All posts by laelbr5_wp

Tailwinds Past Florence by Doug Walsh

Edward surprises Kara with the bicycling-around-the-world trip she’s been planning for years, failing to inform her that it’s a flight response from being let go from his position and blacklisted in the financial sector. On the US leg of the tour, Edward is offered a job by a host, who insists on an earlier starting time than Kara’s expected two years, forcing Edward to speed up their trip without explanation. In alternate chapters, Italian Alessio and Japanese Hirosama have traveled to the present from earlier centuries and are connected to Kara, as are the Native American and French-Canadian Edward and Kara came across in the American Midwest. Alessio works for Hirosama in Florence as Edward rushes Kara through Europe. In Florence, things reach a breaking point when Kara’s life is endangered and Edward must make a life-changing decision. Walsh portrays well a marriage unraveling from Edward’s hidden agenda, and the confusion wrought by a supernatural experience. While the paranormal aspect brings intriguing elements, it’s superfluous, as Edward’s subterfuge provides a sufficient story arc, and those elements are not explored. However, they could make for an interesting series, with sequels going deeper into the stories of Allessio, Hirosama, the French-Canadian, and the Native American. Dear reader could then find out what happened to the Native American, who was but a footnote in this tale. I received a digital copy of this fascinating story by the publisher Snoke Valley Books through a Goodreads giveaway.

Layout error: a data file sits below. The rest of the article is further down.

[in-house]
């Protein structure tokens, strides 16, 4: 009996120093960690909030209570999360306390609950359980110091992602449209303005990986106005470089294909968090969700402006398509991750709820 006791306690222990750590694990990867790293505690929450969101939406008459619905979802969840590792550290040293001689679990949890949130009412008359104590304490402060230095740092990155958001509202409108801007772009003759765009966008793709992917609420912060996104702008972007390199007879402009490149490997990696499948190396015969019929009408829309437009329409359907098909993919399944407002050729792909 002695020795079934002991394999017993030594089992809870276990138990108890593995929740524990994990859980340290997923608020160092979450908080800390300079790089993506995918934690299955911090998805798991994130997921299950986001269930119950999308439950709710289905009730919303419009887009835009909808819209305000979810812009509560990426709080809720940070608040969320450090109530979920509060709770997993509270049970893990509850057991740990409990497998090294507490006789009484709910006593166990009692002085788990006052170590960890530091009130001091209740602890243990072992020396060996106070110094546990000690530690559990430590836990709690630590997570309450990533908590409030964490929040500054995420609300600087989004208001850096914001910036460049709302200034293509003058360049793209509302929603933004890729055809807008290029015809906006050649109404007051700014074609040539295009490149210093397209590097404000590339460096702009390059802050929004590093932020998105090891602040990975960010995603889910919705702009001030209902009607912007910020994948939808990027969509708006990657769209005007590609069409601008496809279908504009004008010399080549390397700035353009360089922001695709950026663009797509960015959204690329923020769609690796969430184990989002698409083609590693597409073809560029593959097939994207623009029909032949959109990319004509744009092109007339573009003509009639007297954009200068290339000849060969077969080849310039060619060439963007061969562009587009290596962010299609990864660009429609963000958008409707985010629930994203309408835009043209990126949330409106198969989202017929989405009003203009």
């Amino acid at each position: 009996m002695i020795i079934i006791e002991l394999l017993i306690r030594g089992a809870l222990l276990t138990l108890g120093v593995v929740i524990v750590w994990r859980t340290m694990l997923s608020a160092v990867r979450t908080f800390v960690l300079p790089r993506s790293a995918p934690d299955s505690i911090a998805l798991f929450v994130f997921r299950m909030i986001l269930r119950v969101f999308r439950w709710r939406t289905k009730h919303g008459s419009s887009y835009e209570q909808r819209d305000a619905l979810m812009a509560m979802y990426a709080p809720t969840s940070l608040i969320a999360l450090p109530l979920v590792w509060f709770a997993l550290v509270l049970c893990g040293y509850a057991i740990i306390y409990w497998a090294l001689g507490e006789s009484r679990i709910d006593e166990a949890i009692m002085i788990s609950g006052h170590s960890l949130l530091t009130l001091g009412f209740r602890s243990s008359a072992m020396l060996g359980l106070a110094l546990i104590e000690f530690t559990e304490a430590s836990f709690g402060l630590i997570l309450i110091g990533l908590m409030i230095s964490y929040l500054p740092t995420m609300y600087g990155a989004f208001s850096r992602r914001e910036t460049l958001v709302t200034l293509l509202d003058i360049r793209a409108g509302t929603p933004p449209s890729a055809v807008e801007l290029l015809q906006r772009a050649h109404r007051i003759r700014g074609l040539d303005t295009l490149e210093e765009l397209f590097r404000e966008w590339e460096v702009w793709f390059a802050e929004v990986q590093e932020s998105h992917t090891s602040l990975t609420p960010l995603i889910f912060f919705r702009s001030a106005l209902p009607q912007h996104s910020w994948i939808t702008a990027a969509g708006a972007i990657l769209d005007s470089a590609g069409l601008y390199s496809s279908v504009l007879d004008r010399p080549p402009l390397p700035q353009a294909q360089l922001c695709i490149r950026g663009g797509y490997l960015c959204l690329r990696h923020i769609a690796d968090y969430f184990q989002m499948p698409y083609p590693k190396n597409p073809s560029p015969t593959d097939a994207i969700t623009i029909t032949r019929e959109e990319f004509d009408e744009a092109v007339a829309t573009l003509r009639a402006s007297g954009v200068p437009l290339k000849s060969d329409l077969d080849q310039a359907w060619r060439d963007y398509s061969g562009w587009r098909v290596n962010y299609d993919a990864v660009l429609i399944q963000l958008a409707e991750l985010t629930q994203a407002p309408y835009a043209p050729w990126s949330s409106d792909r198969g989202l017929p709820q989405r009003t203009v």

Flash Fiction Friday

Writing Bad prompt

“The ring, please.” Father Monahan turned to Jeffrey, whose gaze sent everyone’s eyes to the back of the room. Whatever he was looking at was not apparent, and all returned their attention to the couple.